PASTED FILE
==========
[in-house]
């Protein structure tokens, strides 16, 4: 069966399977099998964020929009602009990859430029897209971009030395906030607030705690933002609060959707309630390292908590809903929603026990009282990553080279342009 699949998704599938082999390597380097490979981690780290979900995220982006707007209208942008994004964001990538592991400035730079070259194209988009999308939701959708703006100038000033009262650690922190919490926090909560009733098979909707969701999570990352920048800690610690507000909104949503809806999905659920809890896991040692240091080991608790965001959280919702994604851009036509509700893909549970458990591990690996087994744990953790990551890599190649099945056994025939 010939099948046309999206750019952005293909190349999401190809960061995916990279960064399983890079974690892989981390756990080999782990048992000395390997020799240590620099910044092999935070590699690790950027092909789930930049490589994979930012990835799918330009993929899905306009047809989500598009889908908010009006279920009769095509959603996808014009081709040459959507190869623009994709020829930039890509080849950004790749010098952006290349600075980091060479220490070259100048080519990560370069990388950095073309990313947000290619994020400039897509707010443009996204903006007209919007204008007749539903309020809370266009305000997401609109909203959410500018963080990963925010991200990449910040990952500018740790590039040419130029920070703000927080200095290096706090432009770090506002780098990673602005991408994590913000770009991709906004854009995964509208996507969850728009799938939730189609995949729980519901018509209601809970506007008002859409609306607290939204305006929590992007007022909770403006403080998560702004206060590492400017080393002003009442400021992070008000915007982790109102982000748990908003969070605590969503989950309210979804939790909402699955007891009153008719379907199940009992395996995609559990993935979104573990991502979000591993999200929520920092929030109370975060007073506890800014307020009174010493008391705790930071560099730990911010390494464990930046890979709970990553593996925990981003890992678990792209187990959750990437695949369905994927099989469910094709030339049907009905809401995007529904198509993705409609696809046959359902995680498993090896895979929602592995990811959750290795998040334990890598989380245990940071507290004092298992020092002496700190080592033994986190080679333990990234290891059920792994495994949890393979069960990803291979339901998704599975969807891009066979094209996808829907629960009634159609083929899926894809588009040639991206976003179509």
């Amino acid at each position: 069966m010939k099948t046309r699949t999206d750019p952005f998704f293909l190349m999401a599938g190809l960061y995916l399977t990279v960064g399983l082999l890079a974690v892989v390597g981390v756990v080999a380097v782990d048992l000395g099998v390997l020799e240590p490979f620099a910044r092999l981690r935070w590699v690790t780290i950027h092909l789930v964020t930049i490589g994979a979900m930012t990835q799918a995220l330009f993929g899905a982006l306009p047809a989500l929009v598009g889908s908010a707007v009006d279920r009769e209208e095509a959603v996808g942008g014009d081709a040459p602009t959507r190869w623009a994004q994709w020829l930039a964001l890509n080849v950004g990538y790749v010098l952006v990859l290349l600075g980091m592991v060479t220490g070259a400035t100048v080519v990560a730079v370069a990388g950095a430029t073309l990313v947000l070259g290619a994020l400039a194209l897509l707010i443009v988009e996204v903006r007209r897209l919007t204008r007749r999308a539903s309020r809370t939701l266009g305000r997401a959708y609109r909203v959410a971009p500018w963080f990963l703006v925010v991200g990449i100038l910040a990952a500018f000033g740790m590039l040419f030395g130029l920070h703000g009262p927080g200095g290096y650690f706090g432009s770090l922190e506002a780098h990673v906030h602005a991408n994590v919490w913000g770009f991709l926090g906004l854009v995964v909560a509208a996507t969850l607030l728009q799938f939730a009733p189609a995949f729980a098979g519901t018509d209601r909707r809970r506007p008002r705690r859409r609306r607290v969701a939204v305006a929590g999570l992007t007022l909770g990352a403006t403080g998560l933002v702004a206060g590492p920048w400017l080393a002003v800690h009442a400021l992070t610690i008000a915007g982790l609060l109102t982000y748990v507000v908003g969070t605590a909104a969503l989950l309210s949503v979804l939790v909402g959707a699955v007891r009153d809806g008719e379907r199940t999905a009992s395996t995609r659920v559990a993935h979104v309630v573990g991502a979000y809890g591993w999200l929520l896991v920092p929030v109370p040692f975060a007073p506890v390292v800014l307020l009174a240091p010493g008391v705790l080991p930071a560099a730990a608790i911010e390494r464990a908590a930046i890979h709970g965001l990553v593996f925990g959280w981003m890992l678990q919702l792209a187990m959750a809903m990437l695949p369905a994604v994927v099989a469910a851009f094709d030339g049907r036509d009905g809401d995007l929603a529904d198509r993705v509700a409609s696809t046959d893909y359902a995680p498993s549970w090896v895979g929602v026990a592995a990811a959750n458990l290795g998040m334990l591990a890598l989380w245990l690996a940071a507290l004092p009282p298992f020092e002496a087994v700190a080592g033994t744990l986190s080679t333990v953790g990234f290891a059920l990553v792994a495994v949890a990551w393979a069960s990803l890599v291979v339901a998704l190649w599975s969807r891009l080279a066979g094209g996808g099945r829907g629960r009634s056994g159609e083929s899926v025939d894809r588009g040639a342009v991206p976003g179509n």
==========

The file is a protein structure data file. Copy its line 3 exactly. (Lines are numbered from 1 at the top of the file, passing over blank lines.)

């Amino acid at each position: 069966m010939k099948t046309r699949t999206d750019p952005f998704f293909l190349m999401a599938g190809l960061y995916l399977t990279v960064g399983l082999l890079a974690v892989v390597g981390v756990v080999a380097v782990d048992l000395g099998v390997l020799e240590p490979f620099a910044r092999l981690r935070w590699v690790t780290i950027h092909l789930v964020t930049i490589g994979a979900m930012t990835q799918a995220l330009f993929g899905a982006l306009p047809a989500l929009v598009g889908s908010a707007v009006d279920r009769e209208e095509a959603v996808g942008g014009d081709a040459p602009t959507r190869w623009a994004q994709w020829l930039a964001l890509n080849v950004g990538y790749v010098l952006v990859l290349l600075g980091m592991v060479t220490g070259a400035t100048v080519v990560a730079v370069a990388g950095a430029t073309l990313v947000l070259g290619a994020l400039a194209l897509l707010i443009v988009e996204v903006r007209r897209l919007t204008r007749r999308a539903s309020r809370t939701l266009g305000r997401a959708y609109r909203v959410a971009p500018w963080f990963l703006v925010v991200g990449i100038l910040a990952a500018f000033g740790m590039l040419f030395g130029l920070h703000g009262p927080g200095g290096y650690f706090g432009s770090l922190e506002a780098h990673v906030h602005a991408n994590v919490w913000g770009f991709l926090g906004l854009v995964v909560a509208a996507t969850l607030l728009q799938f939730a009733p189609a995949f729980a098979g519901t018509d209601r909707r809970r506007p008002r705690r859409r609306r607290v969701a939204v305006a929590g999570l992007t007022l909770g990352a403006t403080g998560l933002v702004a206060g590492p920048w400017l080393a002003v800690h009442a400021l992070t610690i008000a915007g982790l609060l109102t982000y748990v507000v908003g969070t605590a909104a969503l989950l309210s949503v979804l939790v909402g959707a699955v007891r009153d809806g008719e379907r199940t999905a009992s395996t995609r659920v559990a993935h979104v309630v573990g991502a979000y809890g591993w999200l929520l896991v920092p929030v109370p040692f975060a007073p506890v390292v800014l307020l009174a240091p010493g008391v705790l080991p930071a560099a730990a608790i911010e390494r464990a908590a930046i890979h709970g965001l990553v593996f925990g959280w981003m890992l678990q919702l792209a187990m959750a809903m990437l695949p369905a994604v994927v099989a469910a851009f094709d030339g049907r036509d009905g809401d995007l929603a529904d198509r993705v509700a409609s696809t046959d893909y359902a995680p498993s549970w090896v895979g929602v026990a592995a990811a959750n458990l290795g998040m334990l591990a890598l989380w245990l690996a940071a507290l004092p009282p298992f020092e002496a087994v700190a080592g033994t744990l986190s080679t333990v953790g990234f290891a059920l990553v792994a495994v949890a990551w393979a069960s990803l890599v291979v339901a998704l190649w599975s969807r891009l080279a066979g094209g996808g099945r829907g629960r009634s056994g159609e083929s899926v025939d894809r588009g040639a342009v991206p976003g179509n």